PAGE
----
“How did it get so late so soon? It’s night before its afternoon. December is here before it’s June. My goodness how the time has flewn. How did it get so late so soon?” -- Dr. Seuss

Is it really possible? Is it really possible that Stan Thirsk passed away five years ago -- May 16, 2015?

Stan, who was the head professional at The Kansas City Country Club from 1961 to 1992, was known to club members and the golf world as a great teacher. Yes, there is that one eight-time Major winning pupil -- Tom Watson -- but you can still see his love for the fundamentals in many the club’s members today. It is safe to say that he was a Fundamentals Fanatic and that his teaching principles are timeless. For example:

So many problems stem from a bad grip. If they lay the club ‘up in the palm’ of the left hand, it absolutely will not work. That’s one thing I know absolutely!” (Photo caption: Stan would often mark the gloves of his pupils, which would remind them that a proper grip was priority No. 1.)

Next I go to posture, alignment and balance. I believe in starting the hands, arms, legs and feet at the same time.”

Your chin always has to be up because it restricts your swing if you chin is buried in your chest. If you are hunched over too much, it prevents you from making the turn and hinders your backswing.”

By the time the club reaches 9 o’clock, the weight has been set on the right leg. As you complete the swing, the swing, the weight is on the left leg at impact. My advice is to always stay within that frame.”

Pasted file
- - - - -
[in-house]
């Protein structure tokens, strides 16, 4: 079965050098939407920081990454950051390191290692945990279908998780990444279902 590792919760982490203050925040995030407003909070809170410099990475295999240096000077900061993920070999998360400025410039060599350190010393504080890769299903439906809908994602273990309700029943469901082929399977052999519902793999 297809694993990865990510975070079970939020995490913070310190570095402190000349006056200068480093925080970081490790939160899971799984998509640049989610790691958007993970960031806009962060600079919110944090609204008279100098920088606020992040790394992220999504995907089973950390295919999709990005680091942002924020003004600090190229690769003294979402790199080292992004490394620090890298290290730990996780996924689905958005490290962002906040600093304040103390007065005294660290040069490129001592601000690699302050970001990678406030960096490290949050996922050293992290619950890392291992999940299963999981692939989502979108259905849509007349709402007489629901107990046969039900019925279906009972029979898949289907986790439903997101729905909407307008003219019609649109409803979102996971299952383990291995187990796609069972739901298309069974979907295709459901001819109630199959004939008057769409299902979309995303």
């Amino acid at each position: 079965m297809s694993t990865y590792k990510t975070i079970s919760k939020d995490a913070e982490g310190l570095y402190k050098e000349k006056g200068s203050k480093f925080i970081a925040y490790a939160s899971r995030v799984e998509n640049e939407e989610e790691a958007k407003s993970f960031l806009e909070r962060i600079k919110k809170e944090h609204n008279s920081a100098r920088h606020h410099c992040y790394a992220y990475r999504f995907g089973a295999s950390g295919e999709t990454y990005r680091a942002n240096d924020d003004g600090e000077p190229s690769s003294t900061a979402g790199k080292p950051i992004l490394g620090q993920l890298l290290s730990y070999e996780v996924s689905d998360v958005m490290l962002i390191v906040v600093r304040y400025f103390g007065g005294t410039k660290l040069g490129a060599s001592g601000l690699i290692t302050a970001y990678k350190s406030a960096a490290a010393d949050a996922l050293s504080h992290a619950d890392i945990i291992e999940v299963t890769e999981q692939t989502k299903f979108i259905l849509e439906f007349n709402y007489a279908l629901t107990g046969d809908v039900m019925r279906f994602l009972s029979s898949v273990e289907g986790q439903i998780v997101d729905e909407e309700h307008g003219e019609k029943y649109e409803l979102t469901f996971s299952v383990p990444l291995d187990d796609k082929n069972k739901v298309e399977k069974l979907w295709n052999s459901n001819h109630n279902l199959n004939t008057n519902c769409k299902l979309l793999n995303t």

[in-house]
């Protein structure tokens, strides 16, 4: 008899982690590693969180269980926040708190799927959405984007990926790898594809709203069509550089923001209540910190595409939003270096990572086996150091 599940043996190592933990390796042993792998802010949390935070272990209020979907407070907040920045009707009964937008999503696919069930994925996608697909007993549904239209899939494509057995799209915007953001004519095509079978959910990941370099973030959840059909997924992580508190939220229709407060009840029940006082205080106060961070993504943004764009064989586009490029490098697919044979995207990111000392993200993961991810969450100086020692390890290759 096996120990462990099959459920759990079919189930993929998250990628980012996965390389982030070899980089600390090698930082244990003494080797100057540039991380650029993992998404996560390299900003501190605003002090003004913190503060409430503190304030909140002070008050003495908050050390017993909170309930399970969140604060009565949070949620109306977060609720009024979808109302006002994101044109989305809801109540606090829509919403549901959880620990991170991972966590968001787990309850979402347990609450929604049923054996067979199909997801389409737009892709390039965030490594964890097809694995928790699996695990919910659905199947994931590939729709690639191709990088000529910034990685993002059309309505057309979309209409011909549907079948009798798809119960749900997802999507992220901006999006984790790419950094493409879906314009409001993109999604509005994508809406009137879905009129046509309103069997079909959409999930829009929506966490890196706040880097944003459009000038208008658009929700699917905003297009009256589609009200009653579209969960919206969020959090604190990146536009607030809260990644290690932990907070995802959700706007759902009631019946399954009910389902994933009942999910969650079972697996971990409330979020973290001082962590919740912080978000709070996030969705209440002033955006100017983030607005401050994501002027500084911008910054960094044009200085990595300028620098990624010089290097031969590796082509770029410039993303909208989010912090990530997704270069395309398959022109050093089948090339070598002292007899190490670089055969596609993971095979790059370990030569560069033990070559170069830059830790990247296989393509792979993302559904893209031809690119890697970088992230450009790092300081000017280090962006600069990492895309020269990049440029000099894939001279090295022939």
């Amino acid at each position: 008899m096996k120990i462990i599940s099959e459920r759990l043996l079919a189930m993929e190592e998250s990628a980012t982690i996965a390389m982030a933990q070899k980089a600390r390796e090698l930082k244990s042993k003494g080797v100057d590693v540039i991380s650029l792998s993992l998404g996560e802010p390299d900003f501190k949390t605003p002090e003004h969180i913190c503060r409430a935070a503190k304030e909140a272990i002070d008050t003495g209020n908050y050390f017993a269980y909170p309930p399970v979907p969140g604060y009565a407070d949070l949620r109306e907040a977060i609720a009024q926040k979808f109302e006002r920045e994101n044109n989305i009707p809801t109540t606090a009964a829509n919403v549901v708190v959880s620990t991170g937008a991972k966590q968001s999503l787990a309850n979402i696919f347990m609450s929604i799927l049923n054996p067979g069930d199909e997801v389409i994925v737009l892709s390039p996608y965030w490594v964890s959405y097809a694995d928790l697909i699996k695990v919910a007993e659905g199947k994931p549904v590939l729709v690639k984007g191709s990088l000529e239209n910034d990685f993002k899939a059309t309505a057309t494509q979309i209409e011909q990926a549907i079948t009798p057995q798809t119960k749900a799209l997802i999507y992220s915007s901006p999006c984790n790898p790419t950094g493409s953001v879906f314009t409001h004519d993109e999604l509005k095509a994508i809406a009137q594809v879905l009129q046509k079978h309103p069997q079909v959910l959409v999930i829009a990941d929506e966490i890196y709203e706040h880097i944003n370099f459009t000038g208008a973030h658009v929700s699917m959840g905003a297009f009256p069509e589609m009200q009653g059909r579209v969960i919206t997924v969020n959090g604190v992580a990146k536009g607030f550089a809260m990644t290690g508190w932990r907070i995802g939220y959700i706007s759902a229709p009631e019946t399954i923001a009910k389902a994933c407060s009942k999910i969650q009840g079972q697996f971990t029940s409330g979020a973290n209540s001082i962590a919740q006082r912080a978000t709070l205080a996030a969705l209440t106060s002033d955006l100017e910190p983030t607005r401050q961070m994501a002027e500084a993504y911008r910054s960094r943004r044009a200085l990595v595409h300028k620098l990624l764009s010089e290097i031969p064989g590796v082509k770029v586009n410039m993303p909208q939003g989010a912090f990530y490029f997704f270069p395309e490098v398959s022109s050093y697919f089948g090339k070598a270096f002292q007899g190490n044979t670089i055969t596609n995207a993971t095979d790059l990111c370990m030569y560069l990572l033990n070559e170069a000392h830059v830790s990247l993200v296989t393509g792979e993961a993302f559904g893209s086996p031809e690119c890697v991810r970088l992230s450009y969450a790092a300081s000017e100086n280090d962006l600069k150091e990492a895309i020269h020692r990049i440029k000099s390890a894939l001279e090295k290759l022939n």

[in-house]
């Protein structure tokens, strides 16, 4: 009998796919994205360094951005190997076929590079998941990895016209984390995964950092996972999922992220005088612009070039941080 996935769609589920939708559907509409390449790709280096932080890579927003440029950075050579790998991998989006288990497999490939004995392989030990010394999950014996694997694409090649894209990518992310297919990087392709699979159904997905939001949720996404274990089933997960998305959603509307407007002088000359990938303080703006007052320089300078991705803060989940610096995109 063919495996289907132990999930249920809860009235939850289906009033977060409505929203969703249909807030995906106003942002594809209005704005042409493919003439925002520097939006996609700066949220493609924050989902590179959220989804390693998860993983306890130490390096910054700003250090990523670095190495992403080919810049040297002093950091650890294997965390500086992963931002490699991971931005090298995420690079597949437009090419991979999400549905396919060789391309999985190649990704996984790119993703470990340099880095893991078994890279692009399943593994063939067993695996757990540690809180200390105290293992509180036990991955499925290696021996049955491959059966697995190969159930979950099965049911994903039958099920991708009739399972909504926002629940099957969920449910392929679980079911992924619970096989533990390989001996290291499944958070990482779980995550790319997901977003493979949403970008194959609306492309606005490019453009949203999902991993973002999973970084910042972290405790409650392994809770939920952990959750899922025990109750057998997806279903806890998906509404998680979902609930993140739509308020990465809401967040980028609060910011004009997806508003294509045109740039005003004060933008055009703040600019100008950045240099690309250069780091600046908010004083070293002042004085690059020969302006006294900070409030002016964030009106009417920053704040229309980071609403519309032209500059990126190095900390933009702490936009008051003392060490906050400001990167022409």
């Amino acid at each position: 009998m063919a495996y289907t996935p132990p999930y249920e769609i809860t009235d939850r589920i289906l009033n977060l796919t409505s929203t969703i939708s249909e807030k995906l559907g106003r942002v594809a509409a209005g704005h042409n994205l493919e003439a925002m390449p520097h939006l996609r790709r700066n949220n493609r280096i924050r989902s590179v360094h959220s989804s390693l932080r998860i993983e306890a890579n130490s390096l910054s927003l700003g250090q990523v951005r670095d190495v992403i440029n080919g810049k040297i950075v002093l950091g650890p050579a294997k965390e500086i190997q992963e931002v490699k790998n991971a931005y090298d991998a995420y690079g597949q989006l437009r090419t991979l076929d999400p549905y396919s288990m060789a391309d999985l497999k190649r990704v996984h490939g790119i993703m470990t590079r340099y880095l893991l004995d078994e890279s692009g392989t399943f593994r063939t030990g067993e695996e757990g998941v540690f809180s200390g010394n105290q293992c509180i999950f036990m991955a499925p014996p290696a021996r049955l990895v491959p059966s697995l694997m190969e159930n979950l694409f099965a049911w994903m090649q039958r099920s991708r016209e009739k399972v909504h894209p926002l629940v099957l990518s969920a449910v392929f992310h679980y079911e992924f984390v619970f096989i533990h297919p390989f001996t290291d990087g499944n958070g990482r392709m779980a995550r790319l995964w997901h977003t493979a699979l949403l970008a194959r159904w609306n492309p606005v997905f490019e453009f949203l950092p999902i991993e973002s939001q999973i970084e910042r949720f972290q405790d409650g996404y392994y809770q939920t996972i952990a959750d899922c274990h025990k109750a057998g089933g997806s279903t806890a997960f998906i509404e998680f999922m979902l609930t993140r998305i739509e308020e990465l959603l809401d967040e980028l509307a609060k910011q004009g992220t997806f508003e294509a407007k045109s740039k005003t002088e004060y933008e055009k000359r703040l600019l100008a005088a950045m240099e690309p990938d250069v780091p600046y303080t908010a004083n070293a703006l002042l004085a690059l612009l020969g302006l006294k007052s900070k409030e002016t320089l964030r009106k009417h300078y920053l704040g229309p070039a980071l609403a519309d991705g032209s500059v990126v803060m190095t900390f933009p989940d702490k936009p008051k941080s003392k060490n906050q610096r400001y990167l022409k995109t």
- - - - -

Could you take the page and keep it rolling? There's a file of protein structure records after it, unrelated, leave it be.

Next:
The driver is the most important club in the bag. If you don’t put yourself in position to put it in the fairway, you face an uphill battle all day long.”

In terms of chipping, you should be back in your stance, with your hands and arms forward. That allows you to have a descending downswing you are looking for.”

In pitching, it should be the opposite effect. While chipping is less air time and more roll, pitching is more air time and less roll. Your weight should be more evenly distributed in the pitching part of the game.”

The most important aspect of putting is controlling distance.  Distance is more important than line.  I can be two feet off line, but if I’ve got the distance right, I should be okay.  What controls distance?  Shoulders and arms.  When you set up over the ball, you want the club up in the palm.  That keeps the wrist movement to a minimum.”

And while he was best known for his teaching, he was a great player in his own right. He competed in 19 Majors (10 PGAs and nine U.S. Opens) and 23 Senior Majors. His playing highlights include:

  • Made the cut in seven Majors (5 PGAs and 2 U.S. Opens)
  • Tied for seventh at the 1965 Bob Hope Desert.
  • He shot a 2-under 68 in the first round of the 1972 PGA Championship at Oakland Hills (MI) to tie Buddy All in for the first-place lead. Stan made the cut, while Gary Player was the eventual winner.
  • In 1963 and 1966, he played 72 holes at both the U.S. Open and PGA.
  • He was 48 when he tied for 71st at the 1976 PGA.
  • In 1989 he won the inaugural Senior PGA Professional championship.

I was lucky enough to have taken lessons from Stan for a few years before he retired -- although he certainly never used the word “prized” when talking to me about my game – and I was very fortunate to have played dozens of “friendly” rounds with him during the 2000s. (He gets full credit for taking “the loop” out of my swing in 2009.) My lasting impression of Stan was his obvious love of the game of golf and his love for anyone who shared that love. Yes, the years fly by far too quickly, but great memories last forever.

Thank you for all of the great memories, Stan!

Play Away!

Allan Stark


1 comment

  • Steve Glassman

    I always enjoyed every minute I spent with Stan. I still have the glove that he marked for me and it is special. What a great guy!!

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